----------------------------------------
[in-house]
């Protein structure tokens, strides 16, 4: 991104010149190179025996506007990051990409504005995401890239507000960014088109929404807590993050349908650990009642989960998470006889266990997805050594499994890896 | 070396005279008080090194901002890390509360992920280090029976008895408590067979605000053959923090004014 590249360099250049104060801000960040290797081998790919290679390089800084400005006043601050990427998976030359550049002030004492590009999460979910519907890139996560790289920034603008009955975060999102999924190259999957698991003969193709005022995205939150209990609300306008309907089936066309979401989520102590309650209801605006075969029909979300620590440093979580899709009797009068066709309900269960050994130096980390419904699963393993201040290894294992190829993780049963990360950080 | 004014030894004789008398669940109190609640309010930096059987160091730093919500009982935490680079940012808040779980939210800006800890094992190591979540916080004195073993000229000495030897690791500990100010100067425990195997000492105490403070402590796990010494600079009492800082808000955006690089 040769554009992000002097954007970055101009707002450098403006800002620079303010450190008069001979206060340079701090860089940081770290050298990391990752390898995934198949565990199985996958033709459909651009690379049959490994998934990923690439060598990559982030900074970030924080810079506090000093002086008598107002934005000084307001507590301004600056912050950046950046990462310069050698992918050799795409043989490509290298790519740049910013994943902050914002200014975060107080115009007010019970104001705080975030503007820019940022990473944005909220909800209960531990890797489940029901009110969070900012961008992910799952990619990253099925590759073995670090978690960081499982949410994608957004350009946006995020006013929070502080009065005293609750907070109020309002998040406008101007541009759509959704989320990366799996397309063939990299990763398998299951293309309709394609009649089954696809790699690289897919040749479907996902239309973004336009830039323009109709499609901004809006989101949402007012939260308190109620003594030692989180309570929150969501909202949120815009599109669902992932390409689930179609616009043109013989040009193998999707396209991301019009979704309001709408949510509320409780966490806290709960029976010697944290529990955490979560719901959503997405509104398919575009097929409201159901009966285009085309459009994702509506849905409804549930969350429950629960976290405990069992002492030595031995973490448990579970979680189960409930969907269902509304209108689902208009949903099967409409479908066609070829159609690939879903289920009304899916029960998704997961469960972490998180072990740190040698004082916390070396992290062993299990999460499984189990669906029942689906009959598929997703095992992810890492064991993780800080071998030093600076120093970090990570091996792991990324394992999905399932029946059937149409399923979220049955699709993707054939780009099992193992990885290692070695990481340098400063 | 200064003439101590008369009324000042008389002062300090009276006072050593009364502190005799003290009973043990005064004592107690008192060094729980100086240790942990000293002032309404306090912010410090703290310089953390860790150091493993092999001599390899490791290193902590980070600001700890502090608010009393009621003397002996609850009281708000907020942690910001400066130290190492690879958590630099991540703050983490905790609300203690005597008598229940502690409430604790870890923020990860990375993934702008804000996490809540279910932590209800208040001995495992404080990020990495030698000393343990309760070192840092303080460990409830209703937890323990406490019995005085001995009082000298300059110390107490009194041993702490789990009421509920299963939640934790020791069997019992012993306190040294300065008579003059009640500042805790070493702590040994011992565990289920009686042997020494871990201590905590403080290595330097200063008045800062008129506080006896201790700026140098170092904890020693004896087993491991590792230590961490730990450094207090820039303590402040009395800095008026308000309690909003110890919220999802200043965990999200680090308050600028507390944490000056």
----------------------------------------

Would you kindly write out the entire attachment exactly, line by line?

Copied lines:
[in-house]
């Protein structure tokens, strides 16, 4: 991104010149190179025996506007990051990409504005995401890239507000960014088109929404807590993050349908650990009642989960998470006889266990997805050594499994890896 | 070396005279008080090194901002890390509360992920280090029976008895408590067979605000053959923090004014 590249360099250049104060801000960040290797081998790919290679390089800084400005006043601050990427998976030359550049002030004492590009999460979910519907890139996560790289920034603008009955975060999102999924190259999957698991003969193709005022995205939150209990609300306008309907089936066309979401989520102590309650209801605006075969029909979300620590440093979580899709009797009068066709309900269960050994130096980390419904699963393993201040290894294992190829993780049963990360950080 | 004014030894004789008398669940109190609640309010930096059987160091730093919500009982935490680079940012808040779980939210800006800890094992190591979540916080004195073993000229000495030897690791500990100010100067425990195997000492105490403070402590796990010494600079009492800082808000955006690089 040769554009992000002097954007970055101009707002450098403006800002620079303010450190008069001979206060340079701090860089940081770290050298990391990752390898995934198949565990199985996958033709459909651009690379049959490994998934990923690439060598990559982030900074970030924080810079506090000093002086008598107002934005000084307001507590301004600056912050950046950046990462310069050698992918050799795409043989490509290298790519740049910013994943902050914002200014975060107080115009007010019970104001705080975030503007820019940022990473944005909220909800209960531990890797489940029901009110969070900012961008992910799952990619990253099925590759073995670090978690960081499982949410994608957004350009946006995020006013929070502080009065005293609750907070109020309002998040406008101007541009759509959704989320990366799996397309063939990299990763398998299951293309309709394609009649089954696809790699690289897919040749479907996902239309973004336009830039323009109709499609901004809006989101949402007012939260308190109620003594030692989180309570929150969501909202949120815009599109669902992932390409689930179609616009043109013989040009193998999707396209991301019009979704309001709408949510509320409780966490806290709960029976010697944290529990955490979560719901959503997405509104398919575009097929409201159901009966285009085309459009994702509506849905409804549930969350429950629960976290405990069992002492030595031995973490448990579970979680189960409930969907269902509304209108689902208009949903099967409409479908066609070829159609690939879903289920009304899916029960998704997961469960972490998180072990740190040698004082916390070396992290062993299990999460499984189990669906029942689906009959598929997703095992992810890492064991993780800080071998030093600076120093970090990570091996792991990324394992999905399932029946059937149409399923979220049955699709993707054939780009099992193992990885290692070695990481340098400063 | 200064003439101590008369009324000042008389002062300090009276006072050593009364502190005799003290009973043990005064004592107690008192060094729980100086240790942990000293002032309404306090912010410090703290310089953390860790150091493993092999001599390899490791290193902590980070600001700890502090608010009393009621003397002996609850009281708000907020942690910001400066130290190492690879958590630099991540703050983490905790609300203690005597008598229940502690409430604790870890923020990860990375993934702008804000996490809540279910932590209800208040001995495992404080990020990495030698000393343990309760070192840092303080460990409830209703937890323990406490019995005085001995009082000298300059110390107490009194041993702490789990009421509920299963939640934790020791069997019992012993306190040294300065008579003059009640500042805790070493702590040994011992565990289920009686042997020494871990201590905590403080290595330097200063008045800062008129506080006896201790700026140098170092904890020693004896087993491991590792230590961490730990450094207090820039303590402040009395800095008026308000309690909003110890919220999802200043965990999200680090308050600028507390944490000056």